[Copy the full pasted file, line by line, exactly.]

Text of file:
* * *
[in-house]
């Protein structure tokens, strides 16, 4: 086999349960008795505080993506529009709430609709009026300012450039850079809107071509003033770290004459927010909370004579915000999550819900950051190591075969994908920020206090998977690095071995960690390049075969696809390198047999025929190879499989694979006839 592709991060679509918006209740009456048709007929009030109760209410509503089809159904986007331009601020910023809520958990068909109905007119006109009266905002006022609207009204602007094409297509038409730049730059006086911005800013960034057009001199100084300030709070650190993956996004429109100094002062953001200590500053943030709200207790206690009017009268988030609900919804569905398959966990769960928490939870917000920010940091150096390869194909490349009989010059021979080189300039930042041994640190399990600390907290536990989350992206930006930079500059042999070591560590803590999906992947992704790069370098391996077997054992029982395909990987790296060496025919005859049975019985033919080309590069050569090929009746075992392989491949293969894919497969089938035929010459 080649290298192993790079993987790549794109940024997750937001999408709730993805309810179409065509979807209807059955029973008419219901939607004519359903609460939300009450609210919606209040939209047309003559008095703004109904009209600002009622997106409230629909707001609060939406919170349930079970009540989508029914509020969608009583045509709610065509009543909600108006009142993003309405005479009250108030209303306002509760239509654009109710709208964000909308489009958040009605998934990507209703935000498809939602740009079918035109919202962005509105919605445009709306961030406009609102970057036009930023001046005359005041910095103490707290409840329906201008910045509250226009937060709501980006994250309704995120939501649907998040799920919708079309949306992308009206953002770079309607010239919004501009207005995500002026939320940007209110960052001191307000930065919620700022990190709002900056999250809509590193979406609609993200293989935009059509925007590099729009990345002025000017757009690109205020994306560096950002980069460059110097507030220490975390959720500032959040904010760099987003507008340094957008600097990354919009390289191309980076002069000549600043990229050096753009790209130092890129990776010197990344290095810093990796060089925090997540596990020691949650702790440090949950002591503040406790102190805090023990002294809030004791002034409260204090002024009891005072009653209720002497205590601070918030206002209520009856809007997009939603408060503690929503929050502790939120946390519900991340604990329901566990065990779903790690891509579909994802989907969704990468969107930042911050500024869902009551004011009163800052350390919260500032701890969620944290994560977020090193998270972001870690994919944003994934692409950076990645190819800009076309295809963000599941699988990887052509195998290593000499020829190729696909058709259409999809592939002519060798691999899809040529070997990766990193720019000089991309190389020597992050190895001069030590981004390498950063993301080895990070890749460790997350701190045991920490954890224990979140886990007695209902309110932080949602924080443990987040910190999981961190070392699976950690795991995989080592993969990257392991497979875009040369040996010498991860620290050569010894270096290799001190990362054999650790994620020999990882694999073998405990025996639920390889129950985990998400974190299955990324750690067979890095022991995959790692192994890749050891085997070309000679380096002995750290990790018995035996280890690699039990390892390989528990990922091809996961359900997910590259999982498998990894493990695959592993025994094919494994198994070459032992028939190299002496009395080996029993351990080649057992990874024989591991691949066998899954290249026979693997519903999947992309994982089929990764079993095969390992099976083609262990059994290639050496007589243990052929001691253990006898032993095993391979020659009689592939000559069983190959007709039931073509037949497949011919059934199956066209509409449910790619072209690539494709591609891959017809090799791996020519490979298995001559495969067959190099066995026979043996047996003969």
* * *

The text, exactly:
[in-house]
């Protein structure tokens, strides 16, 4: 086999349960008795505080993506529009709430609709009026300012450039850079809107071509003033770290004459927010909370004579915000999550819900950051190591075969994908920020206090998977690095071995960690390049075969696809390198047999025929190879499989694979006839 592709991060679509918006209740009456048709007929009030109760209410509503089809159904986007331009601020910023809520958990068909109905007119006109009266905002006022609207009204602007094409297509038409730049730059006086911005800013960034057009001199100084300030709070650190993956996004429109100094002062953001200590500053943030709200207790206690009017009268988030609900919804569905398959966990769960928490939870917000920010940091150096390869194909490349009989010059021979080189300039930042041994640190399990600390907290536990989350992206930006930079500059042999070591560590803590999906992947992704790069370098391996077997054992029982395909990987790296060496025919005859049975019985033919080309590069050569090929009746075992392989491949293969894919497969089938035929010459 080649290298192993790079993987790549794109940024997750937001999408709730993805309810179409065509979807209807059955029973008419219901939607004519359903609460939300009450609210919606209040939209047309003559008095703004109904009209600002009622997106409230629909707001609060939406919170349930079970009540989508029914509020969608009583045509709610065509009543909600108006009142993003309405005479009250108030209303306002509760239509654009109710709208964000909308489009958040009605998934990507209703935000498809939602740009079918035109919202962005509105919605445009709306961030406009609102970057036009930023001046005359005041910095103490707290409840329906201008910045509250226009937060709501980006994250309704995120939501649907998040799920919708079309949306992308009206953002770079309607010239919004501009207005995500002026939320940007209110960052001191307000930065919620700022990190709002900056999250809509590193979406609609993200293989935009059509925007590099729009990345002025000017757009690109205020994306560096950002980069460059110097507030220490975390959720500032959040904010760099987003507008340094957008600097990354919009390289191309980076002069000549600043990229050096753009790209130092890129990776010197990344290095810093990796060089925090997540596990020691949650702790440090949950002591503040406790102190805090023990002294809030004791002034409260204090002024009891005072009653209720002497205590601070918030206002209520009856809007997009939603408060503690929503929050502790939120946390519900991340604990329901566990065990779903790690891509579909994802989907969704990468969107930042911050500024869902009551004011009163800052350390919260500032701890969620944290994560977020090193998270972001870690994919944003994934692409950076990645190819800009076309295809963000599941699988990887052509195998290593000499020829190729696909058709259409999809592939002519060798691999899809040529070997990766990193720019000089991309190389020597992050190895001069030590981004390498950063993301080895990070890749460790997350701190045991920490954890224990979140886990007695209902309110932080949602924080443990987040910190999981961190070392699976950690795991995989080592993969990257392991497979875009040369040996010498991860620290050569010894270096290799001190990362054999650790994620020999990882694999073998405990025996639920390889129950985990998400974190299955990324750690067979890095022991995959790692192994890749050891085997070309000679380096002995750290990790018995035996280890690699039990390892390989528990990922091809996961359900997910590259999982498998990894493990695959592993025994094919494994198994070459032992028939190299002496009395080996029993351990080649057992990874024989591991691949066998899954290249026979693997519903999947992309994982089929990764079993095969390992099976083609262990059994290639050496007589243990052929001691253990006898032993095993391979020659009689592939000559069983190959007709039931073509037949497949011919059934199956066209509409449910790619072209690539494709591609891959017809090799791996020519490979298995001559495969067959190099066995026979043996047996003969």